“According to the website Europatweet, a website monitoring and cataloguing the current and/or prospective MEPs on twitter, there are currently 76 current or prospective Members of the European Parliament on Twitter.

That being said, twitter is not the holy grail of campaigning, but rather an additional tool which may both help, or hurt MEPs in their quest for re-(s)election. Earlier this year,Graham Watson, leader of the ALDE group drew quite some criticism from the online community when he revealed that it was no-one other than his… wife, who was doing his tweeting.”

Good news…even if at the moment the national prism monopolizes the debates.

  • to be present in diverse web hubs of communication is the minimum
  • it does not substitute the value proposition and the necessary political divide you want to achieve
  • it can potentially improve the gap between European issues and national citizens:

How come? Because it’s highly complicated for an institution to talk in a one-to-one manner, and easier for politicans to do so:

Citizens
SOCIAL WEB / TOOLS / ONLINE PRESENCE
National politicians
European debate
European institutions
So as politicans could be an umbrella that could disconnect the European debate to arise…

More about EU citizenship:
Here
and here

April 27th, 2009

Korean example on "real life" constraints: towards social media havens?

by Laurent François

A great insight from Korea:


More and more Korean netizens are “fleeing to foreign internet services”, in response to tighter net censorship recently being implemented by the Korean government, Korean newspaper Hankyeoreh reports.

So if we consider that social conversations are like liquid transactions, will we experience social web havens ?

April 23rd, 2009

Ad of the day #13: Scrabble. 60 years old today, Viral videos to celebrate it!

by Laurent François




An Ogilvy campaign . Via Ogilvy PR

April 22nd, 2009

A deeper internet path proving the importance of organic search and digital influence compared to advertising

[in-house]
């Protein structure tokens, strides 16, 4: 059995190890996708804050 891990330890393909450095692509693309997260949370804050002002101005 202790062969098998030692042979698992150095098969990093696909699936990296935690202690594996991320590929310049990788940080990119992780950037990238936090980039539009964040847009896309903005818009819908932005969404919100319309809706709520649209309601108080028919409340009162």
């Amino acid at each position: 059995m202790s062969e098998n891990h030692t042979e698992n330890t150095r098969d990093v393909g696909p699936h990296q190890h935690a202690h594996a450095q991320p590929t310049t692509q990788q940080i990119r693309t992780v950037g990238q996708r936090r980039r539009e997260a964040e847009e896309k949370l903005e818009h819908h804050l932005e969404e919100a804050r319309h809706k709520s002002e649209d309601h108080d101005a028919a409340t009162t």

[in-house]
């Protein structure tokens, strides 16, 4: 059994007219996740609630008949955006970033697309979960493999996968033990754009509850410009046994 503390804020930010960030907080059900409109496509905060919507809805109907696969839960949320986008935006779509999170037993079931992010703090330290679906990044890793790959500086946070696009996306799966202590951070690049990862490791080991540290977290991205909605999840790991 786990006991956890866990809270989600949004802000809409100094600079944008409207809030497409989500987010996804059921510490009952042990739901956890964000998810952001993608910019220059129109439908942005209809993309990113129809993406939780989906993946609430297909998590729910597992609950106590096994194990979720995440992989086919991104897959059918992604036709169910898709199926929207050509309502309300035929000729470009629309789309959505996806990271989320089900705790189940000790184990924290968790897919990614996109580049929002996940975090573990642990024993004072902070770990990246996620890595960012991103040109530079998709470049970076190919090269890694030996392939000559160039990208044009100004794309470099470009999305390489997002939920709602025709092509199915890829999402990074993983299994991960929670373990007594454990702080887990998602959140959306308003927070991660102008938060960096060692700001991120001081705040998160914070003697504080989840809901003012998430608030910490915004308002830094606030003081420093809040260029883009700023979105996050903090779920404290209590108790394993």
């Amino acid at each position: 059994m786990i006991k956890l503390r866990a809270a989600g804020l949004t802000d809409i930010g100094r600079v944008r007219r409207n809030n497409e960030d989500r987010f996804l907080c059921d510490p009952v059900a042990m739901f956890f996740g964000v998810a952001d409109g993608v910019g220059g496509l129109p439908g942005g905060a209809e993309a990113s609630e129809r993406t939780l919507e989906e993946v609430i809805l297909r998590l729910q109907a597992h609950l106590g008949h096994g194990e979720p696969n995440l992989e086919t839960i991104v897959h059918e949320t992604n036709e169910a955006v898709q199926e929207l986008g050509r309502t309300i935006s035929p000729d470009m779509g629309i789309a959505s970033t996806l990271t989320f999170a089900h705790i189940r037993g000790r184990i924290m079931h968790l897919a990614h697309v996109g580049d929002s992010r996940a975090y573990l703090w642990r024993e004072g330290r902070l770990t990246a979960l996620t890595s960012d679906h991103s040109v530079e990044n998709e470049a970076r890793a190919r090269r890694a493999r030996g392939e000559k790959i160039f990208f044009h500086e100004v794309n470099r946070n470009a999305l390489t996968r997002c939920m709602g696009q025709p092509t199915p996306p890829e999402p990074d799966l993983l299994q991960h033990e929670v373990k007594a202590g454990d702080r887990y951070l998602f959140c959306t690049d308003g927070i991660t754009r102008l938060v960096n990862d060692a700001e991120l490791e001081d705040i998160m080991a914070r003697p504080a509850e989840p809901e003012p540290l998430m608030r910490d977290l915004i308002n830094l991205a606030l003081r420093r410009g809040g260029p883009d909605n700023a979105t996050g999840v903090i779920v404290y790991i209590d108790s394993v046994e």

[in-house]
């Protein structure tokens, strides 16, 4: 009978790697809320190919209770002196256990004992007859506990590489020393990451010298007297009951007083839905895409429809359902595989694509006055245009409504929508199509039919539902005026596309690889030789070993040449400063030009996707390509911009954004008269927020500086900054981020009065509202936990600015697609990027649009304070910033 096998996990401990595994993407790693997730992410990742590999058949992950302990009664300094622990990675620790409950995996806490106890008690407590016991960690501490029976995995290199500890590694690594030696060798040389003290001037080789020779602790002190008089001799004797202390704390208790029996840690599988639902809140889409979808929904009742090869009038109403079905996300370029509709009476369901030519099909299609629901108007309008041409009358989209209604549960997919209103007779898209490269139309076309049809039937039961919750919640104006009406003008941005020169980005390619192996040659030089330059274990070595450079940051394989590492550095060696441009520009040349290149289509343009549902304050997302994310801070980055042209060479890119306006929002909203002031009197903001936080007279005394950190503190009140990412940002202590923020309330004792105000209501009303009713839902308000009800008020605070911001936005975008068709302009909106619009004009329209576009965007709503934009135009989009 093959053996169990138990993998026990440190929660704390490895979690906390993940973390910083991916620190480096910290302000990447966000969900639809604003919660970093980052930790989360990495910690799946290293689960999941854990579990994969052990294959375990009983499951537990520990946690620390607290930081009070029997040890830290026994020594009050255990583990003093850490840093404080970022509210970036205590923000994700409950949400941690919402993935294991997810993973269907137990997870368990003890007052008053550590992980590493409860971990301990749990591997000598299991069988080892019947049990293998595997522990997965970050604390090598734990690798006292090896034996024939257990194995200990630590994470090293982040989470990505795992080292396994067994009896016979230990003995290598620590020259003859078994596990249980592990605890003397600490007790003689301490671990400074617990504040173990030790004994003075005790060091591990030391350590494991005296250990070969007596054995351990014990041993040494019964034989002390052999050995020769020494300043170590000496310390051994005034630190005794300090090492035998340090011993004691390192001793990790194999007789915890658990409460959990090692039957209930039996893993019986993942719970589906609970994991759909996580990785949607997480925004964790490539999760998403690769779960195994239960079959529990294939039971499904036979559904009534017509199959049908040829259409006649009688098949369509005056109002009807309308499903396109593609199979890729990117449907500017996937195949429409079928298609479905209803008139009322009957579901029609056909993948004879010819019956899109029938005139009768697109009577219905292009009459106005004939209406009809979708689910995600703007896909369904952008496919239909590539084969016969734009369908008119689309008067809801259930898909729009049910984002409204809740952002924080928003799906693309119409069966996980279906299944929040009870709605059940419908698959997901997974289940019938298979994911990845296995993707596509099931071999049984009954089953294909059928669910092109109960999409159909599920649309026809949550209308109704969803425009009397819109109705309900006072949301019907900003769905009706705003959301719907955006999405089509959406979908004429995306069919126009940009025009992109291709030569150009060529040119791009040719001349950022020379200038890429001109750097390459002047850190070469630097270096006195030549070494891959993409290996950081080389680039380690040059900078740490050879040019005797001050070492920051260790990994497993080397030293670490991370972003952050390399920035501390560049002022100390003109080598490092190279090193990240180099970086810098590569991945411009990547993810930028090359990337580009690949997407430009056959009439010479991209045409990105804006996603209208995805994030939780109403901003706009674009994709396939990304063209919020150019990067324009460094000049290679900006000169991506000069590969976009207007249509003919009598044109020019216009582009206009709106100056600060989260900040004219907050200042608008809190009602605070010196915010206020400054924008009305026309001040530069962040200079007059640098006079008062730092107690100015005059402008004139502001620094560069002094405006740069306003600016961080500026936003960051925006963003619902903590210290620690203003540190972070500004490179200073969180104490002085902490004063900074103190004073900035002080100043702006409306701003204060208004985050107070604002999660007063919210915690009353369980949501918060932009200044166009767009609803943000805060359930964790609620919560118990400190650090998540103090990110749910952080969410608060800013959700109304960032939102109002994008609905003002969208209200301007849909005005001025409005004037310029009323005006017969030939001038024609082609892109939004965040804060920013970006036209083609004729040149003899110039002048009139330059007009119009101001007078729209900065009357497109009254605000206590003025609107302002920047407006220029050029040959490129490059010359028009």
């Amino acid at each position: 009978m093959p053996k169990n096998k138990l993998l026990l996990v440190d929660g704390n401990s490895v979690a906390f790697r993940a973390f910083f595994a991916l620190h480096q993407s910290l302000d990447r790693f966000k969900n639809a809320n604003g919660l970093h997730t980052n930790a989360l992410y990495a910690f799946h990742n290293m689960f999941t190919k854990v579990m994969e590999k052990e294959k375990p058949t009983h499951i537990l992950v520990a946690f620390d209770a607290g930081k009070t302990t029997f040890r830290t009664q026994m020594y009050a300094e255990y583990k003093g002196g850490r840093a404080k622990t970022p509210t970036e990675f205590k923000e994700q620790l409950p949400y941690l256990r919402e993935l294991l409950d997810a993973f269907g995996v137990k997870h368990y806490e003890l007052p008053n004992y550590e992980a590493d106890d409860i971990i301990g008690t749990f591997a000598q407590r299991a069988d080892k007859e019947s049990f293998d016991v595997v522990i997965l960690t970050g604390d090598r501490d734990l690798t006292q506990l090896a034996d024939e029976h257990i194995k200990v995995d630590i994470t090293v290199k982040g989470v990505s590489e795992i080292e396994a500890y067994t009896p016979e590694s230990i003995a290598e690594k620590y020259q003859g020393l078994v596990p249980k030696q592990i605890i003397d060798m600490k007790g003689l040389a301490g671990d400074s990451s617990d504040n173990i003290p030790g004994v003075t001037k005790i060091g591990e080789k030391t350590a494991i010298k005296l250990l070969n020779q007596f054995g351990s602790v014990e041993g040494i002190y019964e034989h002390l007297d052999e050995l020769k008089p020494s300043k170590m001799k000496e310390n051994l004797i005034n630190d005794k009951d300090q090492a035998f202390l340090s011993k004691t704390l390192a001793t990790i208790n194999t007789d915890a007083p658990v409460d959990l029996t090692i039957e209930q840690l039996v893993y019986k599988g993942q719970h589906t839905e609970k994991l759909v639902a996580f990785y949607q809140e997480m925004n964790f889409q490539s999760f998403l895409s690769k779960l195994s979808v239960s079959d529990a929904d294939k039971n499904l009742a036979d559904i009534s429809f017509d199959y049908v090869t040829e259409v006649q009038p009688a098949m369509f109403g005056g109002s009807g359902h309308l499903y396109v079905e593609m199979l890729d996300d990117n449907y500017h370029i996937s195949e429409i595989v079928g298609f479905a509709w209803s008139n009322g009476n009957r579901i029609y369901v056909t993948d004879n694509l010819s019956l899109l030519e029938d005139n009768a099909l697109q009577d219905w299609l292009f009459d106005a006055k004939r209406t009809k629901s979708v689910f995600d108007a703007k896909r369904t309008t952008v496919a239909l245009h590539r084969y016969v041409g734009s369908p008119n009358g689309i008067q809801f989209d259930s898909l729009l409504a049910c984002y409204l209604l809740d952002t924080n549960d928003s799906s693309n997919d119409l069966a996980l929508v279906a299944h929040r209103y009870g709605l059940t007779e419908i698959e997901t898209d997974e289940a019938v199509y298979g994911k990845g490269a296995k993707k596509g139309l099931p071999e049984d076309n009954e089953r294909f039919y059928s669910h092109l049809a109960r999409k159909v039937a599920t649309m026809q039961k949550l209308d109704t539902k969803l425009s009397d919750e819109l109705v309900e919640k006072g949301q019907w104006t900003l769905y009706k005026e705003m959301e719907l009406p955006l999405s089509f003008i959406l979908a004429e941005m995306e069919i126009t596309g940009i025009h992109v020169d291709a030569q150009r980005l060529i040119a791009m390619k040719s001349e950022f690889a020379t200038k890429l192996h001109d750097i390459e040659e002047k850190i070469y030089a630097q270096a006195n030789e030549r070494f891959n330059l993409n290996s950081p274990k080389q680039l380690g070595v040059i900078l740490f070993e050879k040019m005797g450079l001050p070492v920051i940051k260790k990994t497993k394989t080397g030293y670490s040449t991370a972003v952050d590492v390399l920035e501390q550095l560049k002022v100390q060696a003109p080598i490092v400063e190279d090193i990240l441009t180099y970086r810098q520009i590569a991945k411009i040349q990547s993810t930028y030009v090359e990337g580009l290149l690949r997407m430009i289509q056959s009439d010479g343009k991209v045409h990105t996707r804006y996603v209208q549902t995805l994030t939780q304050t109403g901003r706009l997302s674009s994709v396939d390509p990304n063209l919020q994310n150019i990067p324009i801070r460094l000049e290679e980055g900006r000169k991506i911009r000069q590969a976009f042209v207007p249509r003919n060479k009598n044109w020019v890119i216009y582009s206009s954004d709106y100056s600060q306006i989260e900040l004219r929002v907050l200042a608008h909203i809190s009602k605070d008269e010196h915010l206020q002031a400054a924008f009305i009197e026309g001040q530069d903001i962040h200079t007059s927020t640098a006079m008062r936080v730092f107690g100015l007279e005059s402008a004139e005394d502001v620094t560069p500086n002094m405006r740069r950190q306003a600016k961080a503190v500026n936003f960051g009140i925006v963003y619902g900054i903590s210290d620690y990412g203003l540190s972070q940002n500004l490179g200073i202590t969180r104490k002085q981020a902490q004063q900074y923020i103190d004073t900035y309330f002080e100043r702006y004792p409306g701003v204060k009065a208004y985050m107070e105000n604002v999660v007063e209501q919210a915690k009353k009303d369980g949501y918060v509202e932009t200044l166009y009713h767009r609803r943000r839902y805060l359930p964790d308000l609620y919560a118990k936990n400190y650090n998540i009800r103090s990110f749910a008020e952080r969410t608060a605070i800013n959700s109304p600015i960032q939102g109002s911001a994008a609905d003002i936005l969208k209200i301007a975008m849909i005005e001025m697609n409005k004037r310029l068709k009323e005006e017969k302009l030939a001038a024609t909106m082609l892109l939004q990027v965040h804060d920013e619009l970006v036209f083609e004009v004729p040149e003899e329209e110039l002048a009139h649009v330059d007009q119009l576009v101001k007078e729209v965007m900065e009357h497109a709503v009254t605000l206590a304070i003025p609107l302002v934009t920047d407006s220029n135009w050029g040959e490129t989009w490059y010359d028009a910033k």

by Laurent François

In our liquid modernity, we have less and less time to solve more and more problems. Great news: our time is our main asset, so as our internet path and journey is one of our main tool to help us in our decisions. A new phenomenom emerges and confirms the importance of digital influence and the power of organic search:


What’s more, consumers are shopping around more before buying, making ads placed on sites such as Google’s less valuable to marketers on a click-by-click basis. Google said the number of paid clicks in the quarter rose a healthy 17% from a year ago. “People are searching and clicking on ads as much as ever,” says Jeffrey Lindsay, senior analyst with Sanford Bernstein. “But it’s now taking 15 to 20 clicks vs. 10 to 15 clicks to sell something.” As a result, prices per click on search ads fell 13% in the first quarter from the fourth, Efficient Frontier says.

Beyond the business insights, what really matters is the fact that people need to find “true”, valuable and relevant information. They face information, they compare. So as if you don’t provide great information, your ads will drive to reluctance and disrepect. Consumers learn how to figure out what is advertising, what is fake and what is worth.

Good news for PR people and for social media marketing: you need to be authentic to sell more, and it’s all about deep conversations (and not mechanical tactics).